What distinguished KiOR, almost alone among a class of technologies the Digest has covered for a decade, are the management responses to issues. Even at the end, KiOR management was trying the same failed strategy of rosy projections that could not be achieved by its technology at the time. Even in the final months before filing bankruptcy, when cash flow was critical and new investment or even sale of the company was urgently under consideration, O’Connor observed:
In the mean time KiOR has started a marketing process (via Guggenheim) to explore investment and/or sale opportunities for the company. This is a good initiative, as it may help to salvage this interesting and promising technology. However, it is also my conviction that in order to maximize the value and “survivability” of KiOR, KiOR should use the time and funds still available, to focus on the alternative approaches that I have proposed, which I believe will be able to prove on the DEMO scale that the yields and on-stream times of KiOR technology can be substantially improved.
Unfortunately the MT is still not receptive to this and has distributed, what I believe are poorly substantiated projections for Guggenheim to pitch KiOR to potential investors and/or buyers. These projections do not include the crucial learning’s from the DEMO and Columbus. Keep in mind that the MT also convinced the board at the time to build and start-up Columbus based on proj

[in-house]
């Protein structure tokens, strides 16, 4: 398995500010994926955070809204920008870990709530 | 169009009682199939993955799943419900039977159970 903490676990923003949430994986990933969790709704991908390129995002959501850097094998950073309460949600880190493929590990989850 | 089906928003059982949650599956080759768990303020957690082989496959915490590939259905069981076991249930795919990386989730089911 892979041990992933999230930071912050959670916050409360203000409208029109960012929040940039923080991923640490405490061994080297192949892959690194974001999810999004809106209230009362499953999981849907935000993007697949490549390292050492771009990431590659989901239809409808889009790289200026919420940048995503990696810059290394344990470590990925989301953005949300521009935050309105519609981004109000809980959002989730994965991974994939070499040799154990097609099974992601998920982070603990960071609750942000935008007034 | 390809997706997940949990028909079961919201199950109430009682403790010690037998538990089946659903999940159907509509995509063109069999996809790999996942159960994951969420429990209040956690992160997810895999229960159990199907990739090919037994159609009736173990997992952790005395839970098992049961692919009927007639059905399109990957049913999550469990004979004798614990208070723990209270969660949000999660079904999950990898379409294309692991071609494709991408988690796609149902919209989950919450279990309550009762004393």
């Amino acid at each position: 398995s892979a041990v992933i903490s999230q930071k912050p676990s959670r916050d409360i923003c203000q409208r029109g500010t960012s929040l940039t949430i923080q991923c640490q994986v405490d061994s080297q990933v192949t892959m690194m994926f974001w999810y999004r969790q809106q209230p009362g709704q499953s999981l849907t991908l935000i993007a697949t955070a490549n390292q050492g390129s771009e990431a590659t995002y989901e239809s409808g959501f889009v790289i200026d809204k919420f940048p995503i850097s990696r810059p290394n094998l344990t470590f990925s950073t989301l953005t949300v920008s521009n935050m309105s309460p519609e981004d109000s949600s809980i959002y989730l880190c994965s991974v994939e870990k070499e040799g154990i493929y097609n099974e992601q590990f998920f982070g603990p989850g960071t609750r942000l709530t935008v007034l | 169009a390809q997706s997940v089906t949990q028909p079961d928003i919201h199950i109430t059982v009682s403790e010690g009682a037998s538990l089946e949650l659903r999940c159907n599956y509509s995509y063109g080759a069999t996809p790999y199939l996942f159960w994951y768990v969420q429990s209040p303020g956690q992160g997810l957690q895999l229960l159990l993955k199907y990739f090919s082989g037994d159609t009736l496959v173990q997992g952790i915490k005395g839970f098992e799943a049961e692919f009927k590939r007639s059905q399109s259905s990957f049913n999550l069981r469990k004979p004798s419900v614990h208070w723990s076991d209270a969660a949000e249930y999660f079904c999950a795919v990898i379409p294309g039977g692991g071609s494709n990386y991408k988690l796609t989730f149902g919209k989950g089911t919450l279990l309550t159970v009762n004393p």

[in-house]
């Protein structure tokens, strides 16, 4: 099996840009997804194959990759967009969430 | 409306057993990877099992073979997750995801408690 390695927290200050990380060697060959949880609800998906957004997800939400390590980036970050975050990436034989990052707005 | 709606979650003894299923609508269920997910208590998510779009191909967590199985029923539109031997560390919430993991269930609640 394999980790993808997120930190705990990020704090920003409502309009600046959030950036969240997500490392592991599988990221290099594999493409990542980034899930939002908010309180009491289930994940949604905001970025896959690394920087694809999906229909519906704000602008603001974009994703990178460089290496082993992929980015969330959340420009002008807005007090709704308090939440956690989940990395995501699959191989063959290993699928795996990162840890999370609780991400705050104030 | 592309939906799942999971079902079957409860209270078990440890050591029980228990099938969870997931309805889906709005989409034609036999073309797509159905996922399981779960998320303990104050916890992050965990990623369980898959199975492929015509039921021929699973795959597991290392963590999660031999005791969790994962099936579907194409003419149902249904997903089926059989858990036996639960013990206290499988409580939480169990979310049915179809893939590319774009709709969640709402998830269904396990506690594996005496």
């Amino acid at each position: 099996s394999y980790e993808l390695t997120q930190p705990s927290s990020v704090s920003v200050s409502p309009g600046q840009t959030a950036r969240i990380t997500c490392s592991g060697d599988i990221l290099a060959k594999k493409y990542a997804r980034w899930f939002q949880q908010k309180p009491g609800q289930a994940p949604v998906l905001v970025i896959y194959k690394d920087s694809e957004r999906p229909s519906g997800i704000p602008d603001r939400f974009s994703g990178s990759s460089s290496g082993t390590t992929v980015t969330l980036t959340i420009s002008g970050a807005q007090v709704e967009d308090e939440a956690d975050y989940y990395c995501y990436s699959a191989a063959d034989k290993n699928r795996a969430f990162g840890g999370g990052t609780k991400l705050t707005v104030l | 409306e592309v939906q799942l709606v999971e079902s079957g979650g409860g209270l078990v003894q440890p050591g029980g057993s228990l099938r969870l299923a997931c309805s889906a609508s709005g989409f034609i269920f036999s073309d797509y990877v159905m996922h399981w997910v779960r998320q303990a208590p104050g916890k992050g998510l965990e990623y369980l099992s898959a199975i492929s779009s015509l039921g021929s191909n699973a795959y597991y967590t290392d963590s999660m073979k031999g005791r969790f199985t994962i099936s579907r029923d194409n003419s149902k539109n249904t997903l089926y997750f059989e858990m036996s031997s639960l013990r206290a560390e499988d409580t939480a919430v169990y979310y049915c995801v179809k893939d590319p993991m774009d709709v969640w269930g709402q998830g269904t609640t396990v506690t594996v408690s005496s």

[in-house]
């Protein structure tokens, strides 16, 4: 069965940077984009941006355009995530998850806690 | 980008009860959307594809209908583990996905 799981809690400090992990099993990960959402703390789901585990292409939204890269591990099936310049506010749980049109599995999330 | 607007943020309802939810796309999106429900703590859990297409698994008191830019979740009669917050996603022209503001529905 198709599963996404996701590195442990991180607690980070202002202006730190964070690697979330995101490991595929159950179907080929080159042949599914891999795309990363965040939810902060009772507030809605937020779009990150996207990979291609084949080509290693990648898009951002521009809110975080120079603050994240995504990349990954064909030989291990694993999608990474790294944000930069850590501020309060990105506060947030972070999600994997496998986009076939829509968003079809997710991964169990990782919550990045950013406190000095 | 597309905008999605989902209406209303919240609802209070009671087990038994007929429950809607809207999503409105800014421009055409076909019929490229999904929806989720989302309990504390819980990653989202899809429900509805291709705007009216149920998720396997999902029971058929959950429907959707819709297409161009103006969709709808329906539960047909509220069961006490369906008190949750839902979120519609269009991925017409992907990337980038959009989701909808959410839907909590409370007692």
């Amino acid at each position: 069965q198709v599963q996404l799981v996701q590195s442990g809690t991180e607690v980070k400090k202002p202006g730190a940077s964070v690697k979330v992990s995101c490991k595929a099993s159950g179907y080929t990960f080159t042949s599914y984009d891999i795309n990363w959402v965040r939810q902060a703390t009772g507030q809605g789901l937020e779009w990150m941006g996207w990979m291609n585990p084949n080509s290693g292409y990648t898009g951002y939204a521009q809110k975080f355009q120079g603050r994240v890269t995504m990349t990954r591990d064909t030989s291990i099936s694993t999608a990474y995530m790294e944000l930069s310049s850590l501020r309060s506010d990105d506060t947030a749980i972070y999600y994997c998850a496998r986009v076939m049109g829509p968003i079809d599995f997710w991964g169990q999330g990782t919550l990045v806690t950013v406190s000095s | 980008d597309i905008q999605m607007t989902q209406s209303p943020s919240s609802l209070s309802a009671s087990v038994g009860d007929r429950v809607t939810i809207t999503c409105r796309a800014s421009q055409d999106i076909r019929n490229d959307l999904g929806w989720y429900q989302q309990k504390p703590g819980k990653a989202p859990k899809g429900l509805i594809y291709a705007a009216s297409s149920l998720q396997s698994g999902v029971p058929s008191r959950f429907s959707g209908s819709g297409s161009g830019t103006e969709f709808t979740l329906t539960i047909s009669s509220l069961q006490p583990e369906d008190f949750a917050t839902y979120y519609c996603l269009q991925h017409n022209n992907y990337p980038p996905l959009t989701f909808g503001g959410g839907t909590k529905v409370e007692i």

ections, which have not been substantiated in the DEMO, while we now know that the DEMO predicted reasonably well the poor yields and on-stream times at Columbus. As already communicated to you earlier I cannot support this approach.
The KiOR reorganization that wasn’t
On November 9, 2014, KiOR reported that it had filed Chapter 11, and would continue to operate its businesses as “debtors-in-possession” under the jurisdiction of the Bankruptcy Court and in accordance with the applicable provisions of the Bankruptcy Code and orders of the Bankruptcy Court.
Interestingly, KiOR Columbus LLC KiOR’s wholly-owned subsidiary, was “not a party to the Chapter 11 Case”. Clearly it was the troubles at Columbus that led to the bankruptcy event. Clearly the company had for some time indicated that a goal in restructuring the company was to “restart its Columbus facility, build its next commercial production facility and subsequent facilities, continue the development of its technology and products, commercialize any products resulting from its research and development efforts, and satisfy its debt service obligations.”